Over the past year, there has been a massive amount of news and airtime devoted to the matter of personal privacy. Between Edward Snowden, the NSA and the constant wiretapping and cell phone tracking stories that have come out, it seems the idea of "privacy" -- at least how we knew it a few decades ago -- has disappeared.
But that's not why we are writing this blog post, at least not directly. Google was recently sued by a number of users of their email service, Gmail, because those users allege that the seemingly-omnipresent internet giant scanned their emails and used their personal information in order to turn that data into profit.
The reason this story is significant is because the plaintiffs are trying to achieve class-action status. If that were the case, Google could be opened up to the wrath of hundreds of millions of people who use Gmail, Google Apps, and likely many other aspects of Google. If it goes class-action, the toll could be in the trillions of dollars to Google.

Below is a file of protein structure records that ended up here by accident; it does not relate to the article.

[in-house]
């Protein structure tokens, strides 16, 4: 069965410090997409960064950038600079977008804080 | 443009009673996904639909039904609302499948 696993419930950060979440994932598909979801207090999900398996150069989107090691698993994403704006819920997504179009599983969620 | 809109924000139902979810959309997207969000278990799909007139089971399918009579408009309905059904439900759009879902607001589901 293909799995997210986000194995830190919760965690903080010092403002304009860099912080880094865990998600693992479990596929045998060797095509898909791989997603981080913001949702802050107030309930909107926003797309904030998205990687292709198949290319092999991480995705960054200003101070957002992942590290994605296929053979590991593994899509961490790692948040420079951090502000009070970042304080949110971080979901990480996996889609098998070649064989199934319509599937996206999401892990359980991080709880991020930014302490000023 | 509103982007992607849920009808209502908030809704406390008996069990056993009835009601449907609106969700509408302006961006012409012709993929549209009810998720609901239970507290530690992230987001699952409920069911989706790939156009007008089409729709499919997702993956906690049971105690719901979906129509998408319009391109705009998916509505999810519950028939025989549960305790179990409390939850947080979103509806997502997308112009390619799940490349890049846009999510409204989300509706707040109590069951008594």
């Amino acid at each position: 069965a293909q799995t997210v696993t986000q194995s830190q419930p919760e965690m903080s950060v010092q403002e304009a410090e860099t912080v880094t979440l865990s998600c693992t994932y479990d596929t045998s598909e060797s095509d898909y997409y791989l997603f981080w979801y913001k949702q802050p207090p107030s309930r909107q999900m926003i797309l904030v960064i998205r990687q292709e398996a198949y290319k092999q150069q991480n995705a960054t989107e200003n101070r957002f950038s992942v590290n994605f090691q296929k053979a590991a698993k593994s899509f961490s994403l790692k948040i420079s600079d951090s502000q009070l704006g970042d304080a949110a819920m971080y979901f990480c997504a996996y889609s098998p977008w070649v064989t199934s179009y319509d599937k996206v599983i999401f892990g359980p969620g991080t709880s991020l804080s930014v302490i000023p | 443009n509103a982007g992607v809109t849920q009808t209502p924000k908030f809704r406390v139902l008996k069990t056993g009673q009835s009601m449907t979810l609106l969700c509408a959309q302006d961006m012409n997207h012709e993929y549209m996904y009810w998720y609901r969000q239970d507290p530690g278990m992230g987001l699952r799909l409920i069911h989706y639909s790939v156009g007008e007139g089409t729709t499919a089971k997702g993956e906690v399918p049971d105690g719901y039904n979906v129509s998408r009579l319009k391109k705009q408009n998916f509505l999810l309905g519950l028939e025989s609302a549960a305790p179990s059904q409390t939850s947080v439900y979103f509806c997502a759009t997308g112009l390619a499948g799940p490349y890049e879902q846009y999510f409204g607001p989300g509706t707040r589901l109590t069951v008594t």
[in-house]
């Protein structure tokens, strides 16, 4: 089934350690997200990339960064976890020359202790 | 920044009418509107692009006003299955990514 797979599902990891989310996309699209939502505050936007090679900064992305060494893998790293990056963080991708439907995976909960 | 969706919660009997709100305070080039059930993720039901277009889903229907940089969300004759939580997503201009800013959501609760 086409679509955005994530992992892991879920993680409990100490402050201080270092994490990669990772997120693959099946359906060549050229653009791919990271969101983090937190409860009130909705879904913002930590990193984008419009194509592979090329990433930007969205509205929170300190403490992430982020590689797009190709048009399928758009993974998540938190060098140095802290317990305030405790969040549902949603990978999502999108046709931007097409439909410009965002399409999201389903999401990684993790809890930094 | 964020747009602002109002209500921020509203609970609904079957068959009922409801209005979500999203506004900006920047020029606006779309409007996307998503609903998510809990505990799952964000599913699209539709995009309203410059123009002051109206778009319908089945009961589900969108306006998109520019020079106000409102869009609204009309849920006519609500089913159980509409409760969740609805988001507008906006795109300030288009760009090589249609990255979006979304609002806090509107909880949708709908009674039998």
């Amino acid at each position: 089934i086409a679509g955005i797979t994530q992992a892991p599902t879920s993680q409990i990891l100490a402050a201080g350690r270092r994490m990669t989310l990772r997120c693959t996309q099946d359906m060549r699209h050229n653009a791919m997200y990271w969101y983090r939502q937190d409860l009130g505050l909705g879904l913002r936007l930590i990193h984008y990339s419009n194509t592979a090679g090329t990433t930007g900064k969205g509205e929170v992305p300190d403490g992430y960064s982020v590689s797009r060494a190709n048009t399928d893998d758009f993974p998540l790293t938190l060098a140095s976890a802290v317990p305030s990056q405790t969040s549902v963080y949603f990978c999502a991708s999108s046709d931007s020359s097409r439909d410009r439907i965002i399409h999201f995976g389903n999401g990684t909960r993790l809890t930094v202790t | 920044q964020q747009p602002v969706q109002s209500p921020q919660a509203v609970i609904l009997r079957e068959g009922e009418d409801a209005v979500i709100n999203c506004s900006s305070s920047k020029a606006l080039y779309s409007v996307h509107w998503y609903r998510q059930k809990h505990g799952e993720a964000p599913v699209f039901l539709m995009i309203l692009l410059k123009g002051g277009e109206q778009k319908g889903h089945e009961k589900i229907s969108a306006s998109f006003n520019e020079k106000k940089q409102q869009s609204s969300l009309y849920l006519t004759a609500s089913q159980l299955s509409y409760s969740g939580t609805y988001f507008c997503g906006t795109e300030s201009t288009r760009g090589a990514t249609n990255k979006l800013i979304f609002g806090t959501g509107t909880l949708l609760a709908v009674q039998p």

However, class-action lawsuits are difficult to achieve. Roughly 10-20 percent of such class-action requests are allowed, so they don't exactly have a high success rate.
This story is still very important. Internet companies have faced a lot of scrutiny over the years, and they are regular defendants in lawsuits brought by their users. Despite the ingrained nature of the internet in today's society, internet law and the internet tactics used by businesses are still relatively new, making for a complex marriage. It behooves companies with a significant internet presence to have an attorney that can advise them during uncertain times.
Source: Silicon Valley Business Journal, "Class-action Gmail lawsuit seeks trillions," Eric Van Susteren, Feb. 28, 2014